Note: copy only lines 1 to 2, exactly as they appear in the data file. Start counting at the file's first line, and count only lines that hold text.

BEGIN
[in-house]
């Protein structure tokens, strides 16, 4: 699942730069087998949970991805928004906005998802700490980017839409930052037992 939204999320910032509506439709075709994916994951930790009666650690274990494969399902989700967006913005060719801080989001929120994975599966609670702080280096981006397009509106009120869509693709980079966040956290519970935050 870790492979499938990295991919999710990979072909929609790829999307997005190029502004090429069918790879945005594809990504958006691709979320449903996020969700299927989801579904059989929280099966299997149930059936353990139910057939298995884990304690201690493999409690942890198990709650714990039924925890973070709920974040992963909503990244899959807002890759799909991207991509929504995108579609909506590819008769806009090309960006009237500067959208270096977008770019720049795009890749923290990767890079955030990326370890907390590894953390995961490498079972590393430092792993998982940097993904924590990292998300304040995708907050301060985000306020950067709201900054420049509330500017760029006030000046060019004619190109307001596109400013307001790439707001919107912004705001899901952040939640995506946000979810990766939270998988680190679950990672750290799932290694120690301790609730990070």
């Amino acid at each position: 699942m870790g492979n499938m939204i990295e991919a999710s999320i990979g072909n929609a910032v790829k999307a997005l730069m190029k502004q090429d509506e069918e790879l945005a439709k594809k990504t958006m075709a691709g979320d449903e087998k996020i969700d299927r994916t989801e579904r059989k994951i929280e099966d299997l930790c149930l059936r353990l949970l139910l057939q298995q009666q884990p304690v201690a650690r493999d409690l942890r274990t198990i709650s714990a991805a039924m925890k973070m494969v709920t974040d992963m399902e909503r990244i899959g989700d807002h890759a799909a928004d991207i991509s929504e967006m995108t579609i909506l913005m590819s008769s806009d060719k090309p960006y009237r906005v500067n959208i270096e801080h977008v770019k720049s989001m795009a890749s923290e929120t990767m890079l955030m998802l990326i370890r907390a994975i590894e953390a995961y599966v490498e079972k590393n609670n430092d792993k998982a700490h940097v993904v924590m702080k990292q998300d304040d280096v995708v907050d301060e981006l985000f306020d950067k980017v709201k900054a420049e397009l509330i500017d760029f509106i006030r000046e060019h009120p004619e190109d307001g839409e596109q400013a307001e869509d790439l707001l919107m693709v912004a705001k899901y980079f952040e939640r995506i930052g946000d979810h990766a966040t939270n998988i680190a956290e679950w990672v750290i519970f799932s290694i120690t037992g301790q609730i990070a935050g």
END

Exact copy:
[in-house]
């Protein structure tokens, strides 16, 4: 699942730069087998949970991805928004906005998802700490980017839409930052037992 939204999320910032509506439709075709994916994951930790009666650690274990494969399902989700967006913005060719801080989001929120994975599966609670702080280096981006397009509106009120869509693709980079966040956290519970935050 870790492979499938990295991919999710990979072909929609790829999307997005190029502004090429069918790879945005594809990504958006691709979320449903996020969700299927989801579904059989929280099966299997149930059936353990139910057939298995884990304690201690493999409690942890198990709650714990039924925890973070709920974040992963909503990244899959807002890759799909991207991509929504995108579609909506590819008769806009090309960006009237500067959208270096977008770019720049795009890749923290990767890079955030990326370890907390590894953390995961490498079972590393430092792993998982940097993904924590990292998300304040995708907050301060985000306020950067709201900054420049509330500017760029006030000046060019004619190109307001596109400013307001790439707001919107912004705001899901952040939640995506946000979810990766939270998988680190679950990672750290799932290694120690301790609730990070």